It’s “time to move on from DevOps and continuous delivery.” This was the provocative title of a recent article in ZDNet, in which Kelsey Hightower, staff developer advocate at Google Cloud Platform, suggested that “software shops should have put these concepts into action years ago.” Reading articles like this or listening to talks at most DevOps conferences might make you think that we’re entering a post-DevOps world. But vast numbers of organizations still struggle to start and drive transfo...
Agile has finally jumped the technology shark, expanding outside the software world. Enterprises are now increasingly adopting Agile practices across their organizations in order to successfully navigate the disruptive waters that threaten to drown them. In our quest for establishing change as a core competency in our organizations, this business-centric notion of Agile is an essential component of Agile Digital Transformation. In the years since the publication of the Agile Manifesto, the conn...
"We're developing a software that is based on the cloud environment and we are providing those services to corporations and the general public," explained Seungmin Kim, CEO/CTO of SM Systems Inc., in this SYS-CON.tv interview at 21st Cloud Expo, held Oct 31 – Nov 2, 2017, at the Santa Clara Convention Center in Santa Clara, CA.
The cloud revolution in enterprises has very clearly crossed the phase of proof-of-concepts into a truly mainstream adoption. One of most popular enterprise-wide initiatives currently going on are “cloud migration” programs of some kind or another. Finding business value for these programs is not hard to fathom – they include hyperelasticity in infrastructure consumption, subscription based models, and agility derived from rapid speed of deployment of applications. These factors will continue to...
While some developers care passionately about how data centers and clouds are architected, for most, it is only the end result that matters. To the majority of companies, technology exists to solve a business problem, and only delivers value when it is solving that problem. 2017 brings the mainstream adoption of containers for production workloads. In his session at 21st Cloud Expo, Ben McCormack, VP of Operations at Evernote, discussed how data centers of the future will be managed, how the p...
Enterprises are adopting Kubernetes to accelerate the development and the delivery of cloud-native applications. However, sharing a Kubernetes cluster between members of the same team can be challenging. And, sharing clusters across multiple teams is even harder. Kubernetes offers several constructs to help implement segmentation and isolation. However, these primitives can be complex to understand and apply. As a result, it’s becoming common for enterprises to end up with several clusters. Thi...
Let's do a visualization exercise. Imagine it's December 31, 2018, and you're ringing in the New Year with your friends and family. You think back on everything that you accomplished in the last year: your company's revenue is through the roof thanks to the success of your product, and you were promoted to Lead Developer. 2019 is poised to be an even bigger year for your company because you have the tools and insight to scale as quickly as demand requires. You're a happy human, and it's not just...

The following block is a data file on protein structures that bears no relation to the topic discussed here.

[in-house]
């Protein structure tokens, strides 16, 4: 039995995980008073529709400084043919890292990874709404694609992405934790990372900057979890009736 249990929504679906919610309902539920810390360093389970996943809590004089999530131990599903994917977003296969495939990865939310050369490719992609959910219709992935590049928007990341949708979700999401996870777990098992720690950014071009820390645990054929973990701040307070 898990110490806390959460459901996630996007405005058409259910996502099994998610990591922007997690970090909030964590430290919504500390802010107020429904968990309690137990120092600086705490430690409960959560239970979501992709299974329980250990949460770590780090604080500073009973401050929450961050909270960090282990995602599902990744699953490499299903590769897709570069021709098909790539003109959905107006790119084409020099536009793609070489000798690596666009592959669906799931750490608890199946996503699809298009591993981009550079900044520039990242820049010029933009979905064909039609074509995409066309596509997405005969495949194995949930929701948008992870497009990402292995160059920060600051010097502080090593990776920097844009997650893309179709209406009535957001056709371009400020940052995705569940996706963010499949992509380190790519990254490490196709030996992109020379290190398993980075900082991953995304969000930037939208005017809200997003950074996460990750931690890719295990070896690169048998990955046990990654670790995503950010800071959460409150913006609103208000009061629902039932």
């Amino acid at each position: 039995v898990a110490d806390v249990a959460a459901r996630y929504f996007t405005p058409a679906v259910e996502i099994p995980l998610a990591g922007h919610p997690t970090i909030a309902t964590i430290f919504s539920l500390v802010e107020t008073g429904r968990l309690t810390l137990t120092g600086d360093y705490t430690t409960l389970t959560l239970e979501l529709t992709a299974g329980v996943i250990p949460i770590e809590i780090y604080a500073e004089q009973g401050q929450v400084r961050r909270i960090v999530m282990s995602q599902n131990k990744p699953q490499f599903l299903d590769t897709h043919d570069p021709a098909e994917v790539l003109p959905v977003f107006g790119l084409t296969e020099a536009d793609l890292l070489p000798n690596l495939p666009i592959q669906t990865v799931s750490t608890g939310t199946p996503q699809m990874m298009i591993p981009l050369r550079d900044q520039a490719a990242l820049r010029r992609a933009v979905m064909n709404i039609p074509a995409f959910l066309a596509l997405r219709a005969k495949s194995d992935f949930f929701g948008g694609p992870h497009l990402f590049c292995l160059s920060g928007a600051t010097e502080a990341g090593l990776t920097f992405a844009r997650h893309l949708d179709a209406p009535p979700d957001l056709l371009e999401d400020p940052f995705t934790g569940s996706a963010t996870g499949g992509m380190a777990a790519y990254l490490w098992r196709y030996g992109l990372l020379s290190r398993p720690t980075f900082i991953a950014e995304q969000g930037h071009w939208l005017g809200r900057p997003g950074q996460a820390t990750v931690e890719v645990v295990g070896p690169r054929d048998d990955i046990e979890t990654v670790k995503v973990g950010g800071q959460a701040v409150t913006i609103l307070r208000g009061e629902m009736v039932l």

DevOps teams have more on their plate than ever. As infrastructure needs grow, so does the time required to ensure that everything's running smoothly. This makes automation crucial - especially in the server and network monitoring world. Server monitoring tools can save teams time by automating server management and providing real-time performance updates. As budgets reset for the New Year, there is no better time to implement a new server monitoring tool (or re-evaluate your current solution)....
We just came off of a review of a product that handles both containers and virtual machines in the same interface. Under the covers, implementation of containers defaults to LXC, though recently Docker support was added. When reading online, or searching for information, increasingly we see “Container Management” products listed as competitors to Docker, when in reality things like Rocket, LXC/LXD, and Virtualization are Dockers competitors. After doing some looking around, we have decided tha...
"Opsani helps the enterprise adopt containers, help them move their infrastructure into this modern world of DevOps, accelerate the delivery of new features into production, and really get them going on the container path," explained Ross Schibler, CEO of Opsani, and Peter Nickolov, CTO of Opsani, in this SYS-CON.tv interview at DevOps Summit at 21st Cloud Expo, held Oct 31 – Nov 2, 2017, at the Santa Clara Convention Center in Santa Clara, CA.
The benefits of automation are well documented; it increases productivity, cuts cost and minimizes errors. It eliminates repetitive manual tasks, freeing us up to be more innovative. By that logic, surely, we should automate everything possible, right? So, is attempting to automate everything a sensible - even feasible - goal? In a word: no. Consider this your short guide as to what to automate and what not to automate.
identify the sources of event storms and performance anomalies will require automated, real-time root-cause analysis. I think Enterprise Management Associates said it well: “The data and metrics collected at instrumentation points across the application ecosystem are essential to performance monitoring and root cause analysis. However, analytics capable of transforming data and metrics into an application-focused report or dashboards are what separates actual application monitoring from relat...